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City of London Festival London July 2005

The Birds at St Andrew's Holborn
James Gilchrist at St Andrew by the Wardrobe
Mark Elder and The Hallé at St Paul's Cathdral (Bruckner 5)

Music critics can feel a little out of place at this great annual celebration 'for all who live, work or shop in the Square Mile'. The emphasis is upon bringing international artists into the magnificent churches and Livery Halls, with acoustic considerations secondary. It is a huge success, attracting audiences of thousands, with full houses at the three events we sampled this year, some of the 45 venues so little known that the BBC presenter introduced one concert by congratulating everyone on having actually found Wren's bombed and rebuilt St Andrew by the Wardrobe Church (the programme book has a good map!).

I must note that all the audiences appeared appreciative and content, having been taken to task recently for omitting to make that clear at an opera performance (nor, in my corresponent's opinion, that two singers I had not mentioned individually were respectively 'charming and sassy').

First, we found ourselves disenchanted outsiders at a newly commissioned opera to Aristophanes The Birds, reviewed separately in comparison with a musical at the City's prestigious Guildhall School of Music and Drama. The words (provided but unreadable in the dark) were mostly indecipherable at the other St Andrew (Holborn) and none were supplied for James Gilchrist's recital of Britten and Tippett at the curiously named St Andrew by the Wardrobe. Peculiar to listen to carefully chosen complex texts being sung for an hour, grasping odd phrases but rarely meanings in overall context, even with familiarity with all the works unshared by nearly all of the audience (I attended, and remember well, the Pears/Britten 1947 premiere of Britten's 1st Canticle!). No fault of Gilchrist's; an admirable tenor who gives keen attention to articulation, and was obviously trying his best to get across Quarles, Hudson and Michelangelo on this occasion in the swirling auditory soup stirred up under the barrel roof of this resonant church. Pianist Simon Crawford-Philips, disconcertingly diminished as sighted from the raised pews in which we sat, came into his own only in Tippett's 2nd Sonata, which can sound clinical in a dry acoustic and actually benefited from St Andrew's generous reverberation. This was a fine recital which will sound far better on BBC R3, to be broadcast 27 July as a BBC Lunchtime Concert.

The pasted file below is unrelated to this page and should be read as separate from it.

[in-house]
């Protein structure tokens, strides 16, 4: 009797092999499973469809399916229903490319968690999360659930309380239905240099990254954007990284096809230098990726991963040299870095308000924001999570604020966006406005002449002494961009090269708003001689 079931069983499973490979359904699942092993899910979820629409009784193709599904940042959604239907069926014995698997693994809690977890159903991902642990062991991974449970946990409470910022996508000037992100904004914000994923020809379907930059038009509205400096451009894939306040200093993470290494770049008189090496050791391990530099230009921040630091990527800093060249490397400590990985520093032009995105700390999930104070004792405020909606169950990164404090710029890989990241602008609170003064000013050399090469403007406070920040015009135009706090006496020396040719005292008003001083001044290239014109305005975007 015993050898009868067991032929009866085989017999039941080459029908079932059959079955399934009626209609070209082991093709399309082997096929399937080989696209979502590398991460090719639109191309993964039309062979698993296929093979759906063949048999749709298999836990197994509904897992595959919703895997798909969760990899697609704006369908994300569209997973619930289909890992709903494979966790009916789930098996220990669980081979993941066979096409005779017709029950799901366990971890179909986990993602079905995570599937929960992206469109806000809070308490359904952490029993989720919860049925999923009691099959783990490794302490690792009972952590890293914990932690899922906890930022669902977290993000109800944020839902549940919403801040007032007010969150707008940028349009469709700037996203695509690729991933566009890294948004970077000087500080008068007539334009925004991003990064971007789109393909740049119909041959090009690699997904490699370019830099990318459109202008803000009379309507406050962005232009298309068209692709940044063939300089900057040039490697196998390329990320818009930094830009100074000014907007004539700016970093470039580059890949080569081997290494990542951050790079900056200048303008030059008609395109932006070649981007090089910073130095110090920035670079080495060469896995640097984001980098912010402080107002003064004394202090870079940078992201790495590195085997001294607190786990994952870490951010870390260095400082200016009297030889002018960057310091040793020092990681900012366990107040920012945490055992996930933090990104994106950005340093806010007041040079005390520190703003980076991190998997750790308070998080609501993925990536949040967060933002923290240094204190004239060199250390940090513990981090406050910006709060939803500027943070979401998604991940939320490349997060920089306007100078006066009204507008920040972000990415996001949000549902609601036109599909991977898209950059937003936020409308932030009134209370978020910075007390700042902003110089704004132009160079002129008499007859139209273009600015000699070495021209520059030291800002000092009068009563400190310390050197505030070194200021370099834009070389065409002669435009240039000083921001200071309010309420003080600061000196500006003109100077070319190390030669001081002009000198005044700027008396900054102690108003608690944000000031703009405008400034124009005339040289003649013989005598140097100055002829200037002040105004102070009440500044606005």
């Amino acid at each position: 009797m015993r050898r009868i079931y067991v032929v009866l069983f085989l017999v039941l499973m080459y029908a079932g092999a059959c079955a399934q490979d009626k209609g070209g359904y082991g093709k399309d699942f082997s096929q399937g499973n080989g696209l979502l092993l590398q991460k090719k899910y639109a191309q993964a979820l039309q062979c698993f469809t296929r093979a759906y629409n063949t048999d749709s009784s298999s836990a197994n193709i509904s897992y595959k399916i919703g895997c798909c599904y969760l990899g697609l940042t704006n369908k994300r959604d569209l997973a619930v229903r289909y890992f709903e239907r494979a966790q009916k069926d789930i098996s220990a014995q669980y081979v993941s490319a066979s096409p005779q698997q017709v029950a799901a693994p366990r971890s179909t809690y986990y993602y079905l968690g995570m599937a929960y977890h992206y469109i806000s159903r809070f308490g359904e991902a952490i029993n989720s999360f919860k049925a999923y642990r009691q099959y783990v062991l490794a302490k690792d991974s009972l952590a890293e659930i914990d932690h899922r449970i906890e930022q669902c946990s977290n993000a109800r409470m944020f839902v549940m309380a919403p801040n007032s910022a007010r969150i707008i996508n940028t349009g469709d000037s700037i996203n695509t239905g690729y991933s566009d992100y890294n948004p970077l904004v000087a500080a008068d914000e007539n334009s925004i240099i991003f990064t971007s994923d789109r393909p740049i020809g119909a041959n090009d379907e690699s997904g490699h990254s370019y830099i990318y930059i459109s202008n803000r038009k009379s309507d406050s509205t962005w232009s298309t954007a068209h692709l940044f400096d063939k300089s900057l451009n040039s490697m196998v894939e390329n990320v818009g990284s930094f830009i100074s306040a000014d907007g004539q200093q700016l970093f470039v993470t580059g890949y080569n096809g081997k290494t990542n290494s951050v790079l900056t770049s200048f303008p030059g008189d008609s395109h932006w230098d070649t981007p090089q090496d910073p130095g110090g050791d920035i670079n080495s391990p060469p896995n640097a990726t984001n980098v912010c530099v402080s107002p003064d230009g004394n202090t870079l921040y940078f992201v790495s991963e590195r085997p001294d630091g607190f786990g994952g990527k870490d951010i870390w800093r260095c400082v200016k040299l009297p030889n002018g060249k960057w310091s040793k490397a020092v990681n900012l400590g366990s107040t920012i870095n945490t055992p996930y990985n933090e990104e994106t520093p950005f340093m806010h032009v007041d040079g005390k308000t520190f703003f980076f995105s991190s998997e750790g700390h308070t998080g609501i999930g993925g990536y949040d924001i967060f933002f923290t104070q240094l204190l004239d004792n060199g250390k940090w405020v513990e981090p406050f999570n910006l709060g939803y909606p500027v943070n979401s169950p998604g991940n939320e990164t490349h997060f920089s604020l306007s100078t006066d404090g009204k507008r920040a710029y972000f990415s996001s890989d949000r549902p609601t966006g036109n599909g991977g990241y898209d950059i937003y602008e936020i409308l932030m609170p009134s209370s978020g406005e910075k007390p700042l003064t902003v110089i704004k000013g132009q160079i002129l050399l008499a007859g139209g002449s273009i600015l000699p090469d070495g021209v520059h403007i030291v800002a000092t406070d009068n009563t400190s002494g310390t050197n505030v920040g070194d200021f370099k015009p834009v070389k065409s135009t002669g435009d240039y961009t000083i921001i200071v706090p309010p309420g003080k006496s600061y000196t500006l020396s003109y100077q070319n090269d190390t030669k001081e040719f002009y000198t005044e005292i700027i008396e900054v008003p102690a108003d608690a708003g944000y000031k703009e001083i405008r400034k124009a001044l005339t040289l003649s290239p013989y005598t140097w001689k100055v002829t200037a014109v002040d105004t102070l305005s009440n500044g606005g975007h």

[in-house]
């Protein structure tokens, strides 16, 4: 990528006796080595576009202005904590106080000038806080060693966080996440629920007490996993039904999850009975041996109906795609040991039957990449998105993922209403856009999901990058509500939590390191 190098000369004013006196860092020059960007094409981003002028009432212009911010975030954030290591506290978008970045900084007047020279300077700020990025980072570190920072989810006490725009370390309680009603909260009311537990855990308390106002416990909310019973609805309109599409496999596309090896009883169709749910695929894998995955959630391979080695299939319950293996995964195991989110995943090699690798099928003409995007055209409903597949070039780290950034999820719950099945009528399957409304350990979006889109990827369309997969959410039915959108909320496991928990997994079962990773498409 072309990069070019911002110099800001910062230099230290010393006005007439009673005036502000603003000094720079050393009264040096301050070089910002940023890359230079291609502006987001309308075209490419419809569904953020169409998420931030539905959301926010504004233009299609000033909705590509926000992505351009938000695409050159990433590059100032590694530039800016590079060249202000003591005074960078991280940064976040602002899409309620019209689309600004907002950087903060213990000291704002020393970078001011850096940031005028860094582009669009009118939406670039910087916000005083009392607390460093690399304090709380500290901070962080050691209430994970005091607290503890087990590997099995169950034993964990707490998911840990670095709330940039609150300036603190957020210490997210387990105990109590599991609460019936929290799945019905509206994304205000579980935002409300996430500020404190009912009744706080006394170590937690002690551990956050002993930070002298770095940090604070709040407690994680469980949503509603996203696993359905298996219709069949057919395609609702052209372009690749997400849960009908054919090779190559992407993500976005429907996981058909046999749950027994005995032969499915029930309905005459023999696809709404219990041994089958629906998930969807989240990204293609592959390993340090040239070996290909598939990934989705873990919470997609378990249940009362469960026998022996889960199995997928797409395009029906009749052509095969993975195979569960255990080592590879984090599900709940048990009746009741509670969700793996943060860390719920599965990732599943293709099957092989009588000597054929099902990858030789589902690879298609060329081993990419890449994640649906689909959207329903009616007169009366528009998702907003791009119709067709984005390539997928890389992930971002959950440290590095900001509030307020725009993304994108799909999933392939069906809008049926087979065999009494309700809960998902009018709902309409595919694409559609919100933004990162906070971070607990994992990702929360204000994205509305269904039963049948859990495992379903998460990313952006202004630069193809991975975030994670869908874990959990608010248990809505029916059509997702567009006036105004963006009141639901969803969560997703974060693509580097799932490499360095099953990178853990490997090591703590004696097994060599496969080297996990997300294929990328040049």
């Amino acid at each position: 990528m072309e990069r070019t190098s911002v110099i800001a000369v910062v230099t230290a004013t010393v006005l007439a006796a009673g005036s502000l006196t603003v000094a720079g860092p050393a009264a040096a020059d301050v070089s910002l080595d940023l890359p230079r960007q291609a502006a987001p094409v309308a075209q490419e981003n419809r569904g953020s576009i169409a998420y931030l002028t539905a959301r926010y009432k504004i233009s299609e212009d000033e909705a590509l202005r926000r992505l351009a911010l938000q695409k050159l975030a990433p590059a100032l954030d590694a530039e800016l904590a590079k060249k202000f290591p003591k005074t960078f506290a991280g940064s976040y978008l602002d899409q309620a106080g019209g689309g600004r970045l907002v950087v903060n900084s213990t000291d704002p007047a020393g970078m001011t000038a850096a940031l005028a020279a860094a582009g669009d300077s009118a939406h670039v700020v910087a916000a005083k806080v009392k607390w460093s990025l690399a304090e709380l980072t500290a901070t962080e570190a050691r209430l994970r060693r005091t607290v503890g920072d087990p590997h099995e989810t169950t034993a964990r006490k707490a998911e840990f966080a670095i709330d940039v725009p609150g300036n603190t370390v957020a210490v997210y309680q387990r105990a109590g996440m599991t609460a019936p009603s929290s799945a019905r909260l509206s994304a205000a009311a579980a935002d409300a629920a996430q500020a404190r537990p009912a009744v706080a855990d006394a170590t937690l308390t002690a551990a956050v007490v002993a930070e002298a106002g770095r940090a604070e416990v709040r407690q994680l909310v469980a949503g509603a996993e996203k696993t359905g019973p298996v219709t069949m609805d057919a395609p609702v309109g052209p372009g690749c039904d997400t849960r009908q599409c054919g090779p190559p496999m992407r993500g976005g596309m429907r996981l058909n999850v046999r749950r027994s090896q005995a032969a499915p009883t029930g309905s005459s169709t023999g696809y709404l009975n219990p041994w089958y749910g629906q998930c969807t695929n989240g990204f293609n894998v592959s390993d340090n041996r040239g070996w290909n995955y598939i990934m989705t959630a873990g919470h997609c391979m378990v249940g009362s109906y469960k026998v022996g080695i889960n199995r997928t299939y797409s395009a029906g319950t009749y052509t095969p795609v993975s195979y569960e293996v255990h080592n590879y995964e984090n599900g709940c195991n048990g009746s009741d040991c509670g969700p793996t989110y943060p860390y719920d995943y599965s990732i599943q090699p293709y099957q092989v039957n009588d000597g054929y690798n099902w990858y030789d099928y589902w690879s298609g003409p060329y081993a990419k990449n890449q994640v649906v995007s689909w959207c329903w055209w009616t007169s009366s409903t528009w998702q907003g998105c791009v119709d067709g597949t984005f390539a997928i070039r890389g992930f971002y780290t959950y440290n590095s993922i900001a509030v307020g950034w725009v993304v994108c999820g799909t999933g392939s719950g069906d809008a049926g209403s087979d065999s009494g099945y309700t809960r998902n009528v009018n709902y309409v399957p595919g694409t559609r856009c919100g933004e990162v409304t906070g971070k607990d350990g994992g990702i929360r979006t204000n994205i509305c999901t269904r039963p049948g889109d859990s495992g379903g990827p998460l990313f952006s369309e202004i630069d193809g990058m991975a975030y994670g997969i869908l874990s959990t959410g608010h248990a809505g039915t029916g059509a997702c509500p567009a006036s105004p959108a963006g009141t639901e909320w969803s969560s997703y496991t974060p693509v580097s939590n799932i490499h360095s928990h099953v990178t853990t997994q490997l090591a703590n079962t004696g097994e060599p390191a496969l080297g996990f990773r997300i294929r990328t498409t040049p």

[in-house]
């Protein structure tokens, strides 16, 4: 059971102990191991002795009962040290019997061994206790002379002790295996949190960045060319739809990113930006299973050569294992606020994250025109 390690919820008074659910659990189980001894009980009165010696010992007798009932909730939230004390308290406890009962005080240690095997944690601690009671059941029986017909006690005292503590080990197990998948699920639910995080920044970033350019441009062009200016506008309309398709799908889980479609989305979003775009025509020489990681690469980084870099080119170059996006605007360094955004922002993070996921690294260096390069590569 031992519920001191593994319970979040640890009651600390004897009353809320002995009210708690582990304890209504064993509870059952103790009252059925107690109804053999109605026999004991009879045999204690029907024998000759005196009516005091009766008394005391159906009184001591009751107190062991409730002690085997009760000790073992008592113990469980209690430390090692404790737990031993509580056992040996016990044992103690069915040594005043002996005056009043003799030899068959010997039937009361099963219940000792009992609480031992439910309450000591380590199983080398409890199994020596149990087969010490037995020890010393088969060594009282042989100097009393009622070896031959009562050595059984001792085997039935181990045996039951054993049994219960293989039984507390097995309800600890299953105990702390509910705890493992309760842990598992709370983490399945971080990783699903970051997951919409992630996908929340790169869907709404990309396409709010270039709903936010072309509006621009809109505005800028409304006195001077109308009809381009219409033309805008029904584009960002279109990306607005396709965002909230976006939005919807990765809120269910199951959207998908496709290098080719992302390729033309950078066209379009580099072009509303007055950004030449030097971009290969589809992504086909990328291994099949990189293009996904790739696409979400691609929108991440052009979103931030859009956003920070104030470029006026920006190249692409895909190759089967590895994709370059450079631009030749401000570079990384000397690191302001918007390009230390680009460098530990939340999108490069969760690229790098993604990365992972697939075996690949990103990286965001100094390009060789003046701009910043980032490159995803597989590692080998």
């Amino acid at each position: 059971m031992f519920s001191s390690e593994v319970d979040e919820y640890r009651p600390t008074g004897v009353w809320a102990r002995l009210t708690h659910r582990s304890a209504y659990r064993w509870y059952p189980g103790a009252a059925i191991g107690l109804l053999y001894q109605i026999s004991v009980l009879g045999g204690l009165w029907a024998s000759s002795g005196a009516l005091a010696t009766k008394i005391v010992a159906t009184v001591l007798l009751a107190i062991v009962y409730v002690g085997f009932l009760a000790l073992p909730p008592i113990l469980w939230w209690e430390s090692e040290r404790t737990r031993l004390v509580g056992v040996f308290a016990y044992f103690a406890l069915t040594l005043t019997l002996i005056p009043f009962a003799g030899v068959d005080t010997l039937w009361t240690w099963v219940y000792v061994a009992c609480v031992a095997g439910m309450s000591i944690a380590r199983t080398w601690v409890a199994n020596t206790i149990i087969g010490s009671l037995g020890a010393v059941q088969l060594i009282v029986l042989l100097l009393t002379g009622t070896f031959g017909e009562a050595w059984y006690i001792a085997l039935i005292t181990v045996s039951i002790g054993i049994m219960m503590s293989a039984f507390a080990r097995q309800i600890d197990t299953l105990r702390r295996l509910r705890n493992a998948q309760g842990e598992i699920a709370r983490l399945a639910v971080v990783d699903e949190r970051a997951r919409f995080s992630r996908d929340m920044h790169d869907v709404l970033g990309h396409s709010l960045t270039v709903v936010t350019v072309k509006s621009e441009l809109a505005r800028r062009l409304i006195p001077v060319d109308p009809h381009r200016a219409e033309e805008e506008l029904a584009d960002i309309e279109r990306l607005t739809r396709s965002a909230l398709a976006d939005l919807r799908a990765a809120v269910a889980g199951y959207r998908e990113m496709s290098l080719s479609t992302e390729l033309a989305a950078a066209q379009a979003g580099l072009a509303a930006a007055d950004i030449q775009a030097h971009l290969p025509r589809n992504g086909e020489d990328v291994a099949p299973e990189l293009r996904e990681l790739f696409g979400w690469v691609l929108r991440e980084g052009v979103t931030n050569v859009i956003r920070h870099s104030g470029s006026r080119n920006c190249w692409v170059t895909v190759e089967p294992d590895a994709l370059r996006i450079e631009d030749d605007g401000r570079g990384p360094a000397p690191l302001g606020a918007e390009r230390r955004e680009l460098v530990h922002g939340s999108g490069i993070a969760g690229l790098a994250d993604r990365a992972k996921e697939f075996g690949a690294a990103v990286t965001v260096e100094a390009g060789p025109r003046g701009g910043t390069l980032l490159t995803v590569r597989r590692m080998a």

The festival organisers, with the assistance of artists themselves, could easily arrange for texts to be provided at the recitals (as always at Wigmore Hall). Actually they are free! If the lavish programme books were priced at, say, £1, instead of being free, everyone would appreciate them as bargains, and that would easily cover the costs. (We saw some people without the programme books, doubtless assuming they would be too costly.)

On to St Paul's Cathedral, the site of many a musical disaster (once, I got my money back after a Britten opera there which got completely lost in the muddle of competing echoes). I had opined that if anything could work there it would be Bruckner, his layered orchestration derived essentially from the organ's typical use of registration (Seifert). We were sat under the great dome amongst a vast audience, mostly not regular concert-goers, we wondered (our neighbour asked what Hallé meant and knew not who was Bruckner).

It was all very grand and duly moving; one experienced it as a dialogue between Mark Elder and the stonework of St Paul's, which modified and counterpointed the direct sound from the strings (most of them women musicians in today's The Hallé) backed by muted-sounding woodwind, and brass augmented by Wagner tubas introduced in honour of his idol's death. Raised platforms for the winds might have helped their visibility and variable audibility. Substantial bonuses on this occasion were a magnificent mirror sculpture by Rebecca Horn installed for the festival, which gives endless visual reverberations to the roof, and the newly cleaned dome - even cleaner, we were told, than when it was being constructed, with soot rising from the fires which kept the builders warm!

Inspiring though Bruckner at St Paul's had been, it was good to return next day to savouring at home the magnificent Gunter Wand/NDR Sinfonieorchester performances of Nos. 5, 6, 8 & 9, newly collected on DVD. These have completely converted me to Bruckner's leisurely musical world, and I recommend this box unreservedly to fellow doubters [TDK DV-COWANDBOX1] .


© Peter Grahame Woolf